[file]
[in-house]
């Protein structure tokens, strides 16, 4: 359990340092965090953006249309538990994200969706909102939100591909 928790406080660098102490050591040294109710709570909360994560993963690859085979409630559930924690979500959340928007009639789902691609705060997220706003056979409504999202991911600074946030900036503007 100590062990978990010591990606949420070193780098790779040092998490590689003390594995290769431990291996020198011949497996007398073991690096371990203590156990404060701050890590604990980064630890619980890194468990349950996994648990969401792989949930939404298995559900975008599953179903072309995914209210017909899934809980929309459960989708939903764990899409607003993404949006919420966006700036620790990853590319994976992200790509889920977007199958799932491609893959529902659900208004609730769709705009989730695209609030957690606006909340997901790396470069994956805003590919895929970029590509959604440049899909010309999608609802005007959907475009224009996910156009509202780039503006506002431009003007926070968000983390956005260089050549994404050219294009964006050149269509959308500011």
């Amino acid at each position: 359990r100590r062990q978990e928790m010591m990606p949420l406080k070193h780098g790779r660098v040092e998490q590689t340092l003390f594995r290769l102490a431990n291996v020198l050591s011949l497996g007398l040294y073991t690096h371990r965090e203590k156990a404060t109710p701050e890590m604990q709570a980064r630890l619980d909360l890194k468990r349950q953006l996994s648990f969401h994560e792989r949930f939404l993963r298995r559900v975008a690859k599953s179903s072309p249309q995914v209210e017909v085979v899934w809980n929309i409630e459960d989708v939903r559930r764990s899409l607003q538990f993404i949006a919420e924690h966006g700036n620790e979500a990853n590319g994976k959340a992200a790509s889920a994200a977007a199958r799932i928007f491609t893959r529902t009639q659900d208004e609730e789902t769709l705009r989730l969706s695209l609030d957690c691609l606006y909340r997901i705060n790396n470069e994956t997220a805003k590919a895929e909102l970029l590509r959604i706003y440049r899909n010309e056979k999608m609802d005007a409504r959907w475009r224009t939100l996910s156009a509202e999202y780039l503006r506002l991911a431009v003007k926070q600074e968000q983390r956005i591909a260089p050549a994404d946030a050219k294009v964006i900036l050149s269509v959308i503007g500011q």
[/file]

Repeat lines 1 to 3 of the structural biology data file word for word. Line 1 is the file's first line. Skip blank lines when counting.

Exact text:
[in-house]
């Protein structure tokens, strides 16, 4: 359990340092965090953006249309538990994200969706909102939100591909 928790406080660098102490050591040294109710709570909360994560993963690859085979409630559930924690979500959340928007009639789902691609705060997220706003056979409504999202991911600074946030900036503007 100590062990978990010591990606949420070193780098790779040092998490590689003390594995290769431990291996020198011949497996007398073991690096371990203590156990404060701050890590604990980064630890619980890194468990349950996994648990969401792989949930939404298995559900975008599953179903072309995914209210017909899934809980929309459960989708939903764990899409607003993404949006919420966006700036620790990853590319994976992200790509889920977007199958799932491609893959529902659900208004609730769709705009989730695209609030957690606006909340997901790396470069994956805003590919895929970029590509959604440049899909010309999608609802005007959907475009224009996910156009509202780039503006506002431009003007926070968000983390956005260089050549994404050219294009964006050149269509959308500011």
């Amino acid at each position: 359990r100590r062990q978990e928790m010591m990606p949420l406080k070193h780098g790779r660098v040092e998490q590689t340092l003390f594995r290769l102490a431990n291996v020198l050591s011949l497996g007398l040294y073991t690096h371990r965090e203590k156990a404060t109710p701050e890590m604990q709570a980064r630890l619980d909360l890194k468990r349950q953006l996994s648990f969401h994560e792989r949930f939404l993963r298995r559900v975008a690859k599953s179903s072309p249309q995914v209210e017909v085979v899934w809980n929309i409630e459960d989708v939903r559930r764990s899409l607003q538990f993404i949006a919420e924690h966006g700036n620790e979500a990853n590319g994976k959340a992200a790509s889920a994200a977007a199958r799932i928007f491609t893959r529902t009639q659900d208004e609730e789902t769709l705009r989730l969706s695209l609030d957690c691609l606006y909340r997901i705060n790396n470069e994956t997220a805003k590919a895929e909102l970029l590509r959604i706003y440049r899909n010309e056979k999608m609802d005007a409504r959907w475009r224009t939100l996910s156009a509202e999202y780039l503006r506002l991911a431009v003007k926070q600074e968000q983390r956005i591909a260089p050549a994404d946030a050219k294009v964006i900036l050149s269509v959308i503007g500011q």